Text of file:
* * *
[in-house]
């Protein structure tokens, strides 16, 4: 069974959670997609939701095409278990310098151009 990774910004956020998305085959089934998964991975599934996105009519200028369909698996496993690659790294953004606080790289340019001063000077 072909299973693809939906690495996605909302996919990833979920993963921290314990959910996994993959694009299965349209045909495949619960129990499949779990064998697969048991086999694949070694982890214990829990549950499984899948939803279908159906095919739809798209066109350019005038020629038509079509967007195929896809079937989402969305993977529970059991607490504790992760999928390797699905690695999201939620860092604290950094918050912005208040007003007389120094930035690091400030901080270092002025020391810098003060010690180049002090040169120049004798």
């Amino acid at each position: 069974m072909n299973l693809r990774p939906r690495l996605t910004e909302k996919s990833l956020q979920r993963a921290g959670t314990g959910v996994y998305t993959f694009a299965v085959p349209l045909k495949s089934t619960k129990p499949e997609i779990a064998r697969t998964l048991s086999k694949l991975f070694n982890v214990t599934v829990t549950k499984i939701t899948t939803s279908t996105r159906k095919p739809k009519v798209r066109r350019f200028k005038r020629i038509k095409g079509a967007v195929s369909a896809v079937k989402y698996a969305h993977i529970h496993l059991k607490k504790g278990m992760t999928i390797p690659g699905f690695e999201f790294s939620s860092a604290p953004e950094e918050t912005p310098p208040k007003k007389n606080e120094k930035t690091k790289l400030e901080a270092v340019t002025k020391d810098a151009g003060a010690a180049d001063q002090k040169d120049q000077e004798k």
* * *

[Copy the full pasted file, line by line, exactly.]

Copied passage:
[in-house]
């Protein structure tokens, strides 16, 4: 069974959670997609939701095409278990310098151009 990774910004956020998305085959089934998964991975599934996105009519200028369909698996496993690659790294953004606080790289340019001063000077 072909299973693809939906690495996605909302996919990833979920993963921290314990959910996994993959694009299965349209045909495949619960129990499949779990064998697969048991086999694949070694982890214990829990549950499984899948939803279908159906095919739809798209066109350019005038020629038509079509967007195929896809079937989402969305993977529970059991607490504790992760999928390797699905690695999201939620860092604290950094918050912005208040007003007389120094930035690091400030901080270092002025020391810098003060010690180049002090040169120049004798």
């Amino acid at each position: 069974m072909n299973l693809r990774p939906r690495l996605t910004e909302k996919s990833l956020q979920r993963a921290g959670t314990g959910v996994y998305t993959f694009a299965v085959p349209l045909k495949s089934t619960k129990p499949e997609i779990a064998r697969t998964l048991s086999k694949l991975f070694n982890v214990t599934v829990t549950k499984i939701t899948t939803s279908t996105r159906k095919p739809k009519v798209r066109r350019f200028k005038r020629i038509k095409g079509a967007v195929s369909a896809v079937k989402y698996a969305h993977i529970h496993l059991k607490k504790g278990m992760t999928i390797p690659g699905f690695e999201f790294s939620s860092a604290p953004e950094e918050t912005p310098p208040k007003k007389n606080e120094k930035t690091k790289l400030e901080a270092v340019t002025k020391d810098a151009g003060a010690a180049d001063q002090k040169d120049q000077e004798k």